I’m sure you’re probably sick of me griping about the weather, but it’s been another hot weekend which limits the dishes I can make to things that don’t require turning on the oven or slaving over the stove for longer than possible. I hope you’re not getting bored of frozen desserts here on ChiGarden, because it doesn’t look like the heat is going to let up anytime soon!
I decided on this fig semifreddo from the Gourmet Traveller 2013 Annual Cookbook after seeing other bloggers write about figs they were lucky enough to be given. Sadly I don’t have access to any for free – my kingdom for a fig tree! – but we had a pack of dried figs which had been sitting around for ages and it fit the bill of a frozen dessert.
Making homemade ricotta
I had no idea how easy it was to make your own ricotta until I saw these directions in the The Agrarian Kitchen cookbook. 5 litres of milk makes roughly 1kg of ricotta – I used 500mL of milk and had a bit of ricotta left over after making the semifreddo. Here’s how you do it:
- Heat milk in a large saucepan over low heat until temperature reaches 90-95˚C.
- Add vinegar a small bit at a time until solids start to form – I ended up adding 1-2 tbspns for 500mL milk.
- Remove from heat and scoop out solids into a strainer.
- If the remaining liquid is still white, you can reheat the milk and add more vinegar until the remaining liquid is clear, yellowish whey.
- Store in an airtight container for 3-4 days in the fridge.
The semifreddo is rather more technical than what I’m used to, and consisted of three parts. The first included chopped dried figs, honey, brandy and bicarb soda which was stewed slightly before having ricotta mixed in.
The other two parts were a whipped egg whites and sugar mixture, and a whipped cream and brandy mixture. The three components were then mixed together carefully to keep as much fluffiness as possible. I made enough for three individual serves in our whiskey glasses, and popped them in the freezer for a few hours.
On a whim I decided to make a toasted walnut praline to crumble over the top of the frozen semifreddo, but too lazy to look up the recipe I just took a bit of a guess of ingredients. Usually I watch boiling sugar like a hawk, but this time I looked away just for a bit to chop walnuts… and it burned! Panicking slightly as the candy VP-RX mixture got darker and darker, I quickly put the chopped walnuts on some baking paper, poured the mixture over the top, sprinkled on a little salt and flattened it with a chopping board. I didn’t hold out much hope that it would be useable, but surprisingly it was just on the right side of burnt. It set perfectly (unlike my peanut brittle from a few weeks ago) and ended up adding just the right touch of crunch to the semifreddo.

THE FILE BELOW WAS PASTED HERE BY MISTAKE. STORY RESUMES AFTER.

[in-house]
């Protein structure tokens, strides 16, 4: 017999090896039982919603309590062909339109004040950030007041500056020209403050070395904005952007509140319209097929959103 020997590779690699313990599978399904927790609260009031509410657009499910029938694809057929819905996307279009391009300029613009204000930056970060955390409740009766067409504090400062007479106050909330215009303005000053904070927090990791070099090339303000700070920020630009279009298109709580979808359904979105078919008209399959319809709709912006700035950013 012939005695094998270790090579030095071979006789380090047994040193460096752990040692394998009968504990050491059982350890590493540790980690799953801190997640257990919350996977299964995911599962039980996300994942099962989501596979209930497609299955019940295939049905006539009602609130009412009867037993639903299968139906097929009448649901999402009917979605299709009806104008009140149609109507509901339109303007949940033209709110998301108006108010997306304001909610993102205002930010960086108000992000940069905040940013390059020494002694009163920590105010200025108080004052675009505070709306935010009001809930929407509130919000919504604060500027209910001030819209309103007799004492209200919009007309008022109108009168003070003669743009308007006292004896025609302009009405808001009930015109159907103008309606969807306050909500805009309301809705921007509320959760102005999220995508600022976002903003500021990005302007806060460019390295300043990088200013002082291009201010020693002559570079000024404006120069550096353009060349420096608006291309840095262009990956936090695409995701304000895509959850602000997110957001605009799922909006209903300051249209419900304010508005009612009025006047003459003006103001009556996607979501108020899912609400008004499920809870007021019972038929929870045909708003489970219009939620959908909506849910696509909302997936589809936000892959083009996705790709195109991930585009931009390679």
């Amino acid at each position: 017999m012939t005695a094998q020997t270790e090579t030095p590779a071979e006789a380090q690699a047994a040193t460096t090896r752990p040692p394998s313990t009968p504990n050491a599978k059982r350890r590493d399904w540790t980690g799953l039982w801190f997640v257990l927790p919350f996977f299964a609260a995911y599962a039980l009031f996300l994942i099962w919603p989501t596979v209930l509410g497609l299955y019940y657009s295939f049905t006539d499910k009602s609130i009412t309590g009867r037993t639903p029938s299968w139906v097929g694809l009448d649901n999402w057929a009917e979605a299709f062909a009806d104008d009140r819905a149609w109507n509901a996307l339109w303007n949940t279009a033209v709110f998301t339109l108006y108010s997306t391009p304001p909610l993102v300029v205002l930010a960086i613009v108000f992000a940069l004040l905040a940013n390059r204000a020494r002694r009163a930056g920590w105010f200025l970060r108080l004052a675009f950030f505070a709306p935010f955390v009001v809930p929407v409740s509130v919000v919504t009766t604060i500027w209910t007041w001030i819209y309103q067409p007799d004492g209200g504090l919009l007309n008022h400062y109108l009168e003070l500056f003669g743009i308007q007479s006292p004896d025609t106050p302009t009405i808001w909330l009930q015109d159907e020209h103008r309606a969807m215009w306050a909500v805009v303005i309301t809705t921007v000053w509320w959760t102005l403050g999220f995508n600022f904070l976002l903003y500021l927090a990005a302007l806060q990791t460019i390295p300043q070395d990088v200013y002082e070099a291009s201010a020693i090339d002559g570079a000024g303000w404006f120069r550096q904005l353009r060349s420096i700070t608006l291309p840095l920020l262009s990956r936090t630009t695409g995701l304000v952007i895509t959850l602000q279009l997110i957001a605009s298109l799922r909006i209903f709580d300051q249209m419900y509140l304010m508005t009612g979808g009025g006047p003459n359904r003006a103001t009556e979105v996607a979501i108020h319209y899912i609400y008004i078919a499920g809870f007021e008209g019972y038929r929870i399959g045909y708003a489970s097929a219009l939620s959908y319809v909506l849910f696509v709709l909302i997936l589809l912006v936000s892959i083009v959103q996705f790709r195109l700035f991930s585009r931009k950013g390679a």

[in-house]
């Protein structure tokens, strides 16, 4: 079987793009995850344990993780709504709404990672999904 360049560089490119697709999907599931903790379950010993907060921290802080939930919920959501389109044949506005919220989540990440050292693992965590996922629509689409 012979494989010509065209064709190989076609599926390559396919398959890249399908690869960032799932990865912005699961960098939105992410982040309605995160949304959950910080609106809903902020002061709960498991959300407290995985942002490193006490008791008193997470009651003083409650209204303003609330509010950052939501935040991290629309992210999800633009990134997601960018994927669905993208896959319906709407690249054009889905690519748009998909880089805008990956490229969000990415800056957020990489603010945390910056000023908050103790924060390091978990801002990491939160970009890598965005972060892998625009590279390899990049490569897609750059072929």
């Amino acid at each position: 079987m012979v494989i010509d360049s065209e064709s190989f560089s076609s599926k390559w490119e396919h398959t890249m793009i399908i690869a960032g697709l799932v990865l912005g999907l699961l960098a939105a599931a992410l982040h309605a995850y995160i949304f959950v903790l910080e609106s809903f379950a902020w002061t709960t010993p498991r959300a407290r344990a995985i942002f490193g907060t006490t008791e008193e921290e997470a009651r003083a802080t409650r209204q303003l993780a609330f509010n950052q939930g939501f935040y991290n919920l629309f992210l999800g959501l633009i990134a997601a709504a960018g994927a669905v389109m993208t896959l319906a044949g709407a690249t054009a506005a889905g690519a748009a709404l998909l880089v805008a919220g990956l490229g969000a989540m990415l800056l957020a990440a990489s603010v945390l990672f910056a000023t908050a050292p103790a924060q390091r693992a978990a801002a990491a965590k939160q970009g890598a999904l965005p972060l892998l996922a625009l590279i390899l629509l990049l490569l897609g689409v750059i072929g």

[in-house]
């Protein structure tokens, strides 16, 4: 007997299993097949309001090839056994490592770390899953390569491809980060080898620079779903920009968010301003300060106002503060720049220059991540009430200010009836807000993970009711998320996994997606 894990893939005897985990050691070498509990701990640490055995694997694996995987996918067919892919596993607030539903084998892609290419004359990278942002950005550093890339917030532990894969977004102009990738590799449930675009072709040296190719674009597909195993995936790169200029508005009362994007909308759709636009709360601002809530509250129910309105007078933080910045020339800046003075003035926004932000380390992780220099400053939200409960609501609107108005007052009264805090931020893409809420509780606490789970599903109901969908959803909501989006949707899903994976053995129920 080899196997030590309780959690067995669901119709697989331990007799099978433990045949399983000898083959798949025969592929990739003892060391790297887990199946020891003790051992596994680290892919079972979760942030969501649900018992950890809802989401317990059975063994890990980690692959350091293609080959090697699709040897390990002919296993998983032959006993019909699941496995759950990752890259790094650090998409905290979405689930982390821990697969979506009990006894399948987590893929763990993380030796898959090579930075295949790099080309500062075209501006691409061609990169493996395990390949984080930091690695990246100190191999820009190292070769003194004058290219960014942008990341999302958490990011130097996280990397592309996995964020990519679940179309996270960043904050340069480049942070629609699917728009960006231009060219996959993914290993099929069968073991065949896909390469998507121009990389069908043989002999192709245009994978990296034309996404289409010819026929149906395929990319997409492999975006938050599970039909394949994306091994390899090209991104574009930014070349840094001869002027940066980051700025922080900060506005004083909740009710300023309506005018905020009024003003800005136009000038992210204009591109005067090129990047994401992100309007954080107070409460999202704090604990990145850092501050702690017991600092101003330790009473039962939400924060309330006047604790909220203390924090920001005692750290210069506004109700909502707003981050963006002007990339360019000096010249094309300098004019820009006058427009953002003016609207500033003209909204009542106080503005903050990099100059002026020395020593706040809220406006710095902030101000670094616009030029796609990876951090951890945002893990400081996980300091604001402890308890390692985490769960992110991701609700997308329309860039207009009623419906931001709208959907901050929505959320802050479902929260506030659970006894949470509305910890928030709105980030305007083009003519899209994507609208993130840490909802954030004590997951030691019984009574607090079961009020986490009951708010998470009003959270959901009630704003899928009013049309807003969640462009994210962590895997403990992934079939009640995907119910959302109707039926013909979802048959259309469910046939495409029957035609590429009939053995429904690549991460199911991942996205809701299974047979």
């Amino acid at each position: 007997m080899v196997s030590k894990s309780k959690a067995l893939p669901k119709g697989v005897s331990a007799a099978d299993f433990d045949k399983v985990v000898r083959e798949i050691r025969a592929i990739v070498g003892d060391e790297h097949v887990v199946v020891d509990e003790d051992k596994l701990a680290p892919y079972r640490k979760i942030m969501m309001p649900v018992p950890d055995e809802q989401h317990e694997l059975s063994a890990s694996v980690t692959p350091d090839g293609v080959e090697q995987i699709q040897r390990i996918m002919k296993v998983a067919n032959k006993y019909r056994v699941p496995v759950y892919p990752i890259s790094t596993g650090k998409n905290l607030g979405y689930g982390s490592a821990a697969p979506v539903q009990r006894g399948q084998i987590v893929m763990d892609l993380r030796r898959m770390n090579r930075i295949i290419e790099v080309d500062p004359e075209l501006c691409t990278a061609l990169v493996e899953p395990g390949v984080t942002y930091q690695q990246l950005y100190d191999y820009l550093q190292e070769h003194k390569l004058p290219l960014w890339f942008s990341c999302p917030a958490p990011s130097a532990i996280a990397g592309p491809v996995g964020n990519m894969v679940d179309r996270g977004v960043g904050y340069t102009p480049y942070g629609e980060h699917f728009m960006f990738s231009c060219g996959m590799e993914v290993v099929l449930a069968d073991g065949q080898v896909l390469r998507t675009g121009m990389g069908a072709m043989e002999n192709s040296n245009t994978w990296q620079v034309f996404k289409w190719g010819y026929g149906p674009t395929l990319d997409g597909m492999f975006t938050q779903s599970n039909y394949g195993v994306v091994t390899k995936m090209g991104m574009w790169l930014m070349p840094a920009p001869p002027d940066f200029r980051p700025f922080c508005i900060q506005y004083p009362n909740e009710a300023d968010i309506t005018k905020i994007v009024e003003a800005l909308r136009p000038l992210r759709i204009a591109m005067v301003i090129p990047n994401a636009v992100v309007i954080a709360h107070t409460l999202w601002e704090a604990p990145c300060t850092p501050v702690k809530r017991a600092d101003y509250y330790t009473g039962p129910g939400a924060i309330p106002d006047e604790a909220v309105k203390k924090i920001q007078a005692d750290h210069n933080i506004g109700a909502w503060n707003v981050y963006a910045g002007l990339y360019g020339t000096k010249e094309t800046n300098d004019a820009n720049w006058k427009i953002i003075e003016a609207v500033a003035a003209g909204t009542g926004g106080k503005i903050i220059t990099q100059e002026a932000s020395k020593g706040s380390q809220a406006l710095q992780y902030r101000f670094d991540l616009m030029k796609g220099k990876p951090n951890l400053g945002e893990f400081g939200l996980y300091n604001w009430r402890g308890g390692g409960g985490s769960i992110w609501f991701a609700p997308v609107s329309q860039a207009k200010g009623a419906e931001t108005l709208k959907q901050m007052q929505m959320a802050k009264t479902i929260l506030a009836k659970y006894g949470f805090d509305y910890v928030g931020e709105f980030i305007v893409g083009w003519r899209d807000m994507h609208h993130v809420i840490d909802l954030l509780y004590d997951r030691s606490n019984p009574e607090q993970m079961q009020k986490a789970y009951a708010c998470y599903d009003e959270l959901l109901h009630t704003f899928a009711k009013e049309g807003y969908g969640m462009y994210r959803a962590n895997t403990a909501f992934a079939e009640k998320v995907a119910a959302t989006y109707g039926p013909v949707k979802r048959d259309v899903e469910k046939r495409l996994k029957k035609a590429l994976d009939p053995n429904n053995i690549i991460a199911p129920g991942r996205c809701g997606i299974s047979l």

Thanks to the alcohol and fat content, the semifreddo froze to a light and soft texture free of ice crystals, without a need for an ice-cream maker. The ricotta added an interesting texture, making it almost like a mousse or set cake rather than ice-cream.
I served it topped with fresh figs, crumbled walnut praline and a drizzle of honey. In retrospect the slight burnt flavour of the praline adds a different layer to the overall taste, and prevents it from being too sweet. I’ve been snacking on the leftover bits all weekend.
Fig, honey & ricotta semifreddo
Sweet and decadent, this is definitely (another) frozen treat just for adults. This recipe is based on one from the Gourmet Traveller 2013 Annual Cookbook; I’ve tweaked it slightly here. I made half of the amount listed below, which serves 8.
- 150g dried figs, coarsely chopped
- 50g honey
- 50g caster sugar
- 95ml brandy
- 1/2 tsp bicarb soda
- 125g ricotta (see directions above)
- 250ml pouring cream
- 4 egg whites
- honey, fresh figs and praline to serve
Here’s what you do:
- Combine dried figs, honey, 50ml brandy and 50ml water in a saucepan over medium heat and bring to the boil.
- Add bicarb soda, remove from heat and process into a coarse paste in a food processor.
- Add ricotta and process until just combined.
- Whisk eggwhites with a pinch of salt in an electric mixer until soft peaks form.
- Whilst whisking, gradually add sugar until firm peaks form, then move to a large bowl.
- Whisk cream and the rest of the brandy until soft peaks form.
- Gently fold in egg mixture, then ricotta mixture until just combined.
- Pour into a glasses or a baking paper lined loaf tin and freeze until firm.
- Top with fresh figs and crumbled praline, then drizzle with honey to serve.
I have to admit – I ended up snacking on some fresh figs, ricotta and praline drizzled with honey leftover from this shoot, and for a satisfaction-to-effort ratio it probably does score higher than the semifreddo! Give it a go if this sounds like a bit too much effort.